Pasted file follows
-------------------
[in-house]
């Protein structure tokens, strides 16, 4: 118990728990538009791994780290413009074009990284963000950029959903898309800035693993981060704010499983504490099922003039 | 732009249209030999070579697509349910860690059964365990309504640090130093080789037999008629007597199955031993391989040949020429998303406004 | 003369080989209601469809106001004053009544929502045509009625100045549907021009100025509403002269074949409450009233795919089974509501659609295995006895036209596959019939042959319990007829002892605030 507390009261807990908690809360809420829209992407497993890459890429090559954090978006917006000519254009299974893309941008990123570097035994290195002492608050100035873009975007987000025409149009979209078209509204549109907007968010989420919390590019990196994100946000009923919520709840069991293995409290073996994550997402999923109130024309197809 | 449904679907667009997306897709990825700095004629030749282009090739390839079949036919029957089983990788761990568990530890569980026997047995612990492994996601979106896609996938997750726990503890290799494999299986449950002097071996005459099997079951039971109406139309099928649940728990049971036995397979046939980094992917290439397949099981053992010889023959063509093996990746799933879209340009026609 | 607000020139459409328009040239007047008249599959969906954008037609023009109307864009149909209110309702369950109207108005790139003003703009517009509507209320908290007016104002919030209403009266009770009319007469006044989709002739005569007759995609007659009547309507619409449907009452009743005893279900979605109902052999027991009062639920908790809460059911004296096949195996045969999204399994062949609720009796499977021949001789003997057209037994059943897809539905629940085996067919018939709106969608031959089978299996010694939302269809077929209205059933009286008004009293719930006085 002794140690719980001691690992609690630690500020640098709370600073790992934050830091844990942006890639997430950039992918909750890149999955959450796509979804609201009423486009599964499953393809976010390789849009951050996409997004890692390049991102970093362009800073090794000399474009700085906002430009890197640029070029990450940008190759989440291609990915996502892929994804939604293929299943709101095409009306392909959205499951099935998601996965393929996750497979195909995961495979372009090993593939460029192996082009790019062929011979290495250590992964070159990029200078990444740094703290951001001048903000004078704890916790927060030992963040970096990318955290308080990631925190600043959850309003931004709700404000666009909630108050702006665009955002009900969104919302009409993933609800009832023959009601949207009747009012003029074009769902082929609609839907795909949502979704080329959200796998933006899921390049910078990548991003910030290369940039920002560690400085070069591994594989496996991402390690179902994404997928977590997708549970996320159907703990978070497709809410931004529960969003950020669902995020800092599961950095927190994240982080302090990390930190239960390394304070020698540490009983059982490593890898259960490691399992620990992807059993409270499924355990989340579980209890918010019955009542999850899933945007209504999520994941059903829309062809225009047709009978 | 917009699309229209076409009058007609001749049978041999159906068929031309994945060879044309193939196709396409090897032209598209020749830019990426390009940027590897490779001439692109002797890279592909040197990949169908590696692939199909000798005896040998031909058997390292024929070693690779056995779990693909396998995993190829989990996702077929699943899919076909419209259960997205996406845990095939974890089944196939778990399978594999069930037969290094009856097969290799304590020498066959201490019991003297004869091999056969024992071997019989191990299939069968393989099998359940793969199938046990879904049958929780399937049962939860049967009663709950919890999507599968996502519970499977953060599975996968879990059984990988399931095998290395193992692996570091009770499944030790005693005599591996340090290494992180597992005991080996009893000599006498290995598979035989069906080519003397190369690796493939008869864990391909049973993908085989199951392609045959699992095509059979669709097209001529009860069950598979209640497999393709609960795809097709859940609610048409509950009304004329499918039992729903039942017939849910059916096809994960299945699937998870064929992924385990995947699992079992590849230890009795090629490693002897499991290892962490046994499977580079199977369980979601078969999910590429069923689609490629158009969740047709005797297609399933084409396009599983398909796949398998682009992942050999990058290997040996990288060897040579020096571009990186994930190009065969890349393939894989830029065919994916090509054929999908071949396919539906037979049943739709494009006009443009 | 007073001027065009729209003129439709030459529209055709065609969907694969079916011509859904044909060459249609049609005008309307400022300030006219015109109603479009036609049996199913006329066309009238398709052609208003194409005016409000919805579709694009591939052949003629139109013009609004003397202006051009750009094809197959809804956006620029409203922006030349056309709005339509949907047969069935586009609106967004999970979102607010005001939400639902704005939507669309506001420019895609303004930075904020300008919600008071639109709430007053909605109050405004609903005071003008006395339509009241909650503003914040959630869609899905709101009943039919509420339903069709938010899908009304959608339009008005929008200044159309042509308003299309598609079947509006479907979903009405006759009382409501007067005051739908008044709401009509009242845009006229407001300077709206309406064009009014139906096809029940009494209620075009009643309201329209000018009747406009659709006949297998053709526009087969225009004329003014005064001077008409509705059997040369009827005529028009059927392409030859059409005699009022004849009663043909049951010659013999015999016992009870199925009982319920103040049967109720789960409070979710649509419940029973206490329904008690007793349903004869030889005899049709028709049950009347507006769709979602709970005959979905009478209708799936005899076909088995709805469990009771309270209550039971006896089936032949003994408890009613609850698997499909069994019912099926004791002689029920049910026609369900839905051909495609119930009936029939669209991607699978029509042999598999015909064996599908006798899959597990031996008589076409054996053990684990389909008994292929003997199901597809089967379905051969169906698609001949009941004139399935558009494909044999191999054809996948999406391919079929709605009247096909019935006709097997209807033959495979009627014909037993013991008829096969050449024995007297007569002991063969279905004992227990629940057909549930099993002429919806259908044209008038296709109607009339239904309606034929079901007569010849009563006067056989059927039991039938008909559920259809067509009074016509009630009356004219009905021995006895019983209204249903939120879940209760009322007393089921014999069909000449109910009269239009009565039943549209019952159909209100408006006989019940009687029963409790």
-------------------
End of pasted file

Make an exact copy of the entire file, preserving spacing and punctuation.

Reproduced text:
[in-house]
């Protein structure tokens, strides 16, 4: 118990728990538009791994780290413009074009990284963000950029959903898309800035693993981060704010499983504490099922003039 | 732009249209030999070579697509349910860690059964365990309504640090130093080789037999008629007597199955031993391989040949020429998303406004 | 003369080989209601469809106001004053009544929502045509009625100045549907021009100025509403002269074949409450009233795919089974509501659609295995006895036209596959019939042959319990007829002892605030 507390009261807990908690809360809420829209992407497993890459890429090559954090978006917006000519254009299974893309941008990123570097035994290195002492608050100035873009975007987000025409149009979209078209509204549109907007968010989420919390590019990196994100946000009923919520709840069991293995409290073996994550997402999923109130024309197809 | 449904679907667009997306897709990825700095004629030749282009090739390839079949036919029957089983990788761990568990530890569980026997047995612990492994996601979106896609996938997750726990503890290799494999299986449950002097071996005459099997079951039971109406139309099928649940728990049971036995397979046939980094992917290439397949099981053992010889023959063509093996990746799933879209340009026609 | 607000020139459409328009040239007047008249599959969906954008037609023009109307864009149909209110309702369950109207108005790139003003703009517009509507209320908290007016104002919030209403009266009770009319007469006044989709002739005569007759995609007659009547309507619409449907009452009743005893279900979605109902052999027991009062639920908790809460059911004296096949195996045969999204399994062949609720009796499977021949001789003997057209037994059943897809539905629940085996067919018939709106969608031959089978299996010694939302269809077929209205059933009286008004009293719930006085 002794140690719980001691690992609690630690500020640098709370600073790992934050830091844990942006890639997430950039992918909750890149999955959450796509979804609201009423486009599964499953393809976010390789849009951050996409997004890692390049991102970093362009800073090794000399474009700085906002430009890197640029070029990450940008190759989440291609990915996502892929994804939604293929299943709101095409009306392909959205499951099935998601996965393929996750497979195909995961495979372009090993593939460029192996082009790019062929011979290495250590992964070159990029200078990444740094703290951001001048903000004078704890916790927060030992963040970096990318955290308080990631925190600043959850309003931004709700404000666009909630108050702006665009955002009900969104919302009409993933609800009832023959009601949207009747009012003029074009769902082929609609839907795909949502979704080329959200796998933006899921390049910078990548991003910030290369940039920002560690400085070069591994594989496996991402390690179902994404997928977590997708549970996320159907703990978070497709809410931004529960969003950020669902995020800092599961950095927190994240982080302090990390930190239960390394304070020698540490009983059982490593890898259960490691399992620990992807059993409270499924355990989340579980209890918010019955009542999850899933945007209504999520994941059903829309062809225009047709009978 | 917009699309229209076409009058007609001749049978041999159906068929031309994945060879044309193939196709396409090897032209598209020749830019990426390009940027590897490779001439692109002797890279592909040197990949169908590696692939199909000798005896040998031909058997390292024929070693690779056995779990693909396998995993190829989990996702077929699943899919076909419209259960997205996406845990095939974890089944196939778990399978594999069930037969290094009856097969290799304590020498066959201490019991003297004869091999056969024992071997019989191990299939069968393989099998359940793969199938046990879904049958929780399937049962939860049967009663709950919890999507599968996502519970499977953060599975996968879990059984990988399931095998290395193992692996570091009770499944030790005693005599591996340090290494992180597992005991080996009893000599006498290995598979035989069906080519003397190369690796493939008869864990391909049973993908085989199951392609045959699992095509059979669709097209001529009860069950598979209640497999393709609960795809097709859940609610048409509950009304004329499918039992729903039942017939849910059916096809994960299945699937998870064929992924385990995947699992079992590849230890009795090629490693002897499991290892962490046994499977580079199977369980979601078969999910590429069923689609490629158009969740047709005797297609399933084409396009599983398909796949398998682009992942050999990058290997040996990288060897040579020096571009990186994930190009065969890349393939894989830029065919994916090509054929999908071949396919539906037979049943739709494009006009443009 | 007073001027065009729209003129439709030459529209055709065609969907694969079916011509859904044909060459249609049609005008309307400022300030006219015109109603479009036609049996199913006329066309009238398709052609208003194409005016409000919805579709694009591939052949003629139109013009609004003397202006051009750009094809197959809804956006620029409203922006030349056309709005339509949907047969069935586009609106967004999970979102607010005001939400639902704005939507669309506001420019895609303004930075904020300008919600008071639109709430007053909605109050405004609903005071003008006395339509009241909650503003914040959630869609899905709101009943039919509420339903069709938010899908009304959608339009008005929008200044159309042509308003299309598609079947509006479907979903009405006759009382409501007067005051739908008044709401009509009242845009006229407001300077709206309406064009009014139906096809029940009494209620075009009643309201329209000018009747406009659709006949297998053709526009087969225009004329003014005064001077008409509705059997040369009827005529028009059927392409030859059409005699009022004849009663043909049951010659013999015999016992009870199925009982319920103040049967109720789960409070979710649509419940029973206490329904008690007793349903004869030889005899049709028709049950009347507006769709979602709970005959979905009478209708799936005899076909088995709805469990009771309270209550039971006896089936032949003994408890009613609850698997499909069994019912099926004791002689029920049910026609369900839905051909495609119930009936029939669209991607699978029509042999598999015909064996599908006798899959597990031996008589076409054996053990684990389909008994292929003997199901597809089967379905051969169906698609001949009941004139399935558009494909044999191999054809996948999406391919079929709605009247096909019935006709097997209807033959495979009627014909037993013991008829096969050449024995007297007569002991063969279905004992227990629940057909549930099993002429919806259908044209008038296709109607009339239904309606034929079901007569010849009563006067056989059927039991039938008909559920259809067509009074016509009630009356004219009905021995006895019983209204249903939120879940209760009322007393089921014999069909000449109910009269239009009565039943549209019952159909209100408006006989019940009687029963409790």